KATE Forbes has led hundreds of marchers through Fort William in protest at plans to pause work on building a new hospital in the area.

The current Belford Hospital in Fort William was built in the 1960s and is the busiest of the six rural general hospitals in the Highlands and Islands.

However, it is also the only one not to have been replaced over the past 40 years.

In January, a £130 million plan to replace the hospital was thrown into uncertainty despite being at an advanced stage, with contractors having already visited the site.

The Scottish Government announced that it may no longer be able to sanction the cash needed for several healthcare construction projects in the Highlands – including Belford Hospital.

The National:

First Minister Humza Yousaf said the decision had been taken due to UK Government cuts to Scotland’s capital budget, which finances spending on infrastructure projects.

Residents in Lochaber have since ramped up their campaign to have the new hospital built and are being backed by SNP former leadership candidate Forbes.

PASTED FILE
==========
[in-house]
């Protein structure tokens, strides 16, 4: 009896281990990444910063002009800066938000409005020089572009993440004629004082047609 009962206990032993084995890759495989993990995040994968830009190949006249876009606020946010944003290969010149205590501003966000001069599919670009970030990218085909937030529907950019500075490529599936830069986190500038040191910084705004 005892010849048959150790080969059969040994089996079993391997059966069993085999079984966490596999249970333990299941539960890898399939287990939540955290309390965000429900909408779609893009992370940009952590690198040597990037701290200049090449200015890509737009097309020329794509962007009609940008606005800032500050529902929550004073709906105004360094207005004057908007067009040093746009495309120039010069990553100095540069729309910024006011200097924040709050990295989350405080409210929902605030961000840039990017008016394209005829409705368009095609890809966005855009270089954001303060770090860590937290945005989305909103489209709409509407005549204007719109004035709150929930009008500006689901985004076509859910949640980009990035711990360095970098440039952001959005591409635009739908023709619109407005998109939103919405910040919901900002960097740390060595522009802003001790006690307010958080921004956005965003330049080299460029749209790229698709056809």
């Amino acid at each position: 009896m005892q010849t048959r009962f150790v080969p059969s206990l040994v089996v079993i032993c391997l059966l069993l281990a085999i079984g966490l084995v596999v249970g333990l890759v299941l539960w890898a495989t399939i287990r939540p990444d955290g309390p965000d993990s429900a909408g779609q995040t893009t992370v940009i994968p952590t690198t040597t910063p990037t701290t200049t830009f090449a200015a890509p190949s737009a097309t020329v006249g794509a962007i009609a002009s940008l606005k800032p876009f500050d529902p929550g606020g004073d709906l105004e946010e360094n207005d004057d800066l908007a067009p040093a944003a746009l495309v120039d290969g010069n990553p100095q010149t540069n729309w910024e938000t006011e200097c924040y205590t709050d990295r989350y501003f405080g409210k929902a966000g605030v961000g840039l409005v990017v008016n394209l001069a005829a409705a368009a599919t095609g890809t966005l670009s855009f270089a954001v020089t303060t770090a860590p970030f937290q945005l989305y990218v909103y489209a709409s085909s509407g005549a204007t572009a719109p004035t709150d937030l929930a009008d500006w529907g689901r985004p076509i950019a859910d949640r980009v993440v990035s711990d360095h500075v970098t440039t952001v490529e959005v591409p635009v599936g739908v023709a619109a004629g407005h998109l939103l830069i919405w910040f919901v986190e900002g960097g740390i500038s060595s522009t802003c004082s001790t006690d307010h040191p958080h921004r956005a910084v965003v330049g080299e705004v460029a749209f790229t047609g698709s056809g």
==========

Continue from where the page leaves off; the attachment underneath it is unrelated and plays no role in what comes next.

Around 700 people gathered at the rally in Fort William on Saturday, with Forbes making a speech and urging campaigners to keep fighting.

“The turnout today sends a very loud and clear message that Lochaber is backing a new Belford and that planning and design work on the new hospital must continue,” she said.

The National:

“Senior management at NHS Highland must make this their number one priority.

“To that end I expect them, with Scottish Government support, to do everything within their power to make a new Belford ready to build.

“Whether the hospital is built has a massive impact on everyone living, working and visiting Lochaber, especially as Fort William is the Outdoor Capital of the UK.

“Members of the community and I stand ready to work with NHS Highland to progress plans. I am absolutely committed to fighting tooth and nail for a new hospital for Fort William.”

NHS Highland has previously said the pause in spending was “very disappointing for everyone involved” and said it “recognised that the voice of the community needs to be heard”.